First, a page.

Privacy by design is an engineering principle that has been around for some time now. It's even been incorporated into legal frameworks since the 1990s (most prominently in the EU GDPR), and is a simplified term for "data protection through technology design". It means that privacy is a part of the entire systems design concept, implemented even before hard- or software is built. In other words, it ensures that privacy is part of the DNA of the product. However, to truly understand the full scope of privacy by design, we have listed the seven principles established by Ann Cavoukian below.
In 2009, Ann Cavoukian published the privacy by design framework, which has since been adapted and also at times criticised for being too vague. However, in order to truly understand the nature of the privacy by design engineering principle, we lay it out for our readers anyway:
Privacy by Design does not wait for privacy risks to materialize, nor does it offer remedies for resolving privacy infractions once they have occurred — it aims to prevent them from occurring.
No action is required on the part of the individual to protect their privacy — it is built into the system, by default.
It is not bolted on as an add-on, after the fact. The result is that privacy becomes an essential component of the core functionality being delivered.
Privacy by Design seeks to accommodate all legitimate interests and objectives in a positive-sum “win-win” manner, not through a dated, zero-sum approach, where unnecessary trade-offs are made.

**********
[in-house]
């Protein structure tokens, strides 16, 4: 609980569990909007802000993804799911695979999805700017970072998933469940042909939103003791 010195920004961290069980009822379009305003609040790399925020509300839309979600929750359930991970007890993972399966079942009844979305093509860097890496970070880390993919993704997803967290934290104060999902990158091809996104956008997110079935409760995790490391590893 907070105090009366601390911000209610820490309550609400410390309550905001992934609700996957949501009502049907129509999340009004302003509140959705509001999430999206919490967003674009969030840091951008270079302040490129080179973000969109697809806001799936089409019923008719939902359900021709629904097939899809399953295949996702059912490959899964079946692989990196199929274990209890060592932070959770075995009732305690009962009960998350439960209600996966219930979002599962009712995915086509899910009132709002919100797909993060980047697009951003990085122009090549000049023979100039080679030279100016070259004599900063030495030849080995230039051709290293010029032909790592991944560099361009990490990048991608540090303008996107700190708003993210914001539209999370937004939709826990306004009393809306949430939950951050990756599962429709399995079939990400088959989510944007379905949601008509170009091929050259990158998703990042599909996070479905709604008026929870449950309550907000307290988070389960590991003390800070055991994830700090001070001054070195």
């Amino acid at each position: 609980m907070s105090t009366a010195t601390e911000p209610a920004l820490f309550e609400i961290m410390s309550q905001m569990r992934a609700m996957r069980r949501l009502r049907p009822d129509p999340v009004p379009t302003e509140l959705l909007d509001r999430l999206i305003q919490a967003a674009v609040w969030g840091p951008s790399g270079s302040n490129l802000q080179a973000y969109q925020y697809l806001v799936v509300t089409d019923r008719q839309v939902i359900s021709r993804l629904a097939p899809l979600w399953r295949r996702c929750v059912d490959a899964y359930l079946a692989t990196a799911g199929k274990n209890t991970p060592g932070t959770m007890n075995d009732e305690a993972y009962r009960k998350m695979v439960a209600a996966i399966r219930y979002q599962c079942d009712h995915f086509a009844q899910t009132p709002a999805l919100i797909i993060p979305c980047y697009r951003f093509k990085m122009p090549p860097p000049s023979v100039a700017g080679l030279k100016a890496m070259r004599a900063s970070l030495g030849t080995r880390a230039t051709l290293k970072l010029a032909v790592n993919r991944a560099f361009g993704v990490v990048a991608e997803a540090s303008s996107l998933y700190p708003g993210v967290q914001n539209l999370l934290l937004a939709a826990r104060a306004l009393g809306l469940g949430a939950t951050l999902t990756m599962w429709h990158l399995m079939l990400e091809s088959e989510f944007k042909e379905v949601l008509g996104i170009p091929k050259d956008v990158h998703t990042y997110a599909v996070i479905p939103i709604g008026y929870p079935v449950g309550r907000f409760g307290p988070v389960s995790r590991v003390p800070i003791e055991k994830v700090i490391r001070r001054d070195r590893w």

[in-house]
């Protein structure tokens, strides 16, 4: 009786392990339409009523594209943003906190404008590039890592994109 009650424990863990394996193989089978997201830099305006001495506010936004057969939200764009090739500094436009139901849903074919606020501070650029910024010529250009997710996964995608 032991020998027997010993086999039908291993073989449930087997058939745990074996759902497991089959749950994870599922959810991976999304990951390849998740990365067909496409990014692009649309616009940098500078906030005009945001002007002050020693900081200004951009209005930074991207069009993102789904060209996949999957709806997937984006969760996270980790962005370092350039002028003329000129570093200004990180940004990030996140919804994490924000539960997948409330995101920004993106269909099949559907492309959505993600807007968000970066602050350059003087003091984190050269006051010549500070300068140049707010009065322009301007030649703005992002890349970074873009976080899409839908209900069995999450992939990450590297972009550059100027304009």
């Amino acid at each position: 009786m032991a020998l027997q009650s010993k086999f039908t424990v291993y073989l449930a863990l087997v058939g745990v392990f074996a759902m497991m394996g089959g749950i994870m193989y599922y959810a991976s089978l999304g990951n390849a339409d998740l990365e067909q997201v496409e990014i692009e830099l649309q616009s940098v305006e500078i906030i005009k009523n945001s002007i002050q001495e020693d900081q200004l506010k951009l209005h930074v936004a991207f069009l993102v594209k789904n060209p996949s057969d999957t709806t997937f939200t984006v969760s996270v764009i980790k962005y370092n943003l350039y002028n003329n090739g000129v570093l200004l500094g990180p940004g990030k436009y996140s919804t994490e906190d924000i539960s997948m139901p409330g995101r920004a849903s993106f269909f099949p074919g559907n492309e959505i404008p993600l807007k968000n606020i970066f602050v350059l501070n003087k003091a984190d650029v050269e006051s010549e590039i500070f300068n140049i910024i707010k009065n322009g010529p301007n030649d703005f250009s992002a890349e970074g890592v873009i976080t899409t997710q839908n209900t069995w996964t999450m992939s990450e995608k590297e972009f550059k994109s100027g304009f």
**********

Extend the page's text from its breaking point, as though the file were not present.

Strong security measures are essential to privacy, from start to finish. This ensures that all data are securely retained, and then securely destroyed at the end of the process, in a timely fashion.
Its component parts and operations remain visible and transparent to users and providers alike. Remember, trust but verify.
Keep the interests of the individual uppermost by offering such measures as strong privacy defaults, appropriate notice, and empowering user-friendly options.
Privacy by design is an important engineering principle that ensures better privacy protection of digital service users. We believe that only those programs, apps and other digital services that follow the 'privacy by design' principle can truly be called privacy apps. Two opposite examples are Facebook and Signal. Signal is privacy by design, while Facebook is not. There are many other examples for privacy by design systems. A decentralised storage may be, for instance, a system that follows privacy by design, or an app that does not undertake any data tracking. Xayn follows both approaches.
The notion of privacy by design is anchored in the Art. 25 GDPR 'Data protection by design and by default'. There are two main points to the article, which we will summarise here:
As you can see, the article is relatively vague when it comes to what privacy by design means. While an absolute milestone in privacy laws, the GDPR has widely been criticised for its broad scope and legal 'wiggle room'. Therefore, we recommend users to not have a false sense of security when it comes to the EU directive.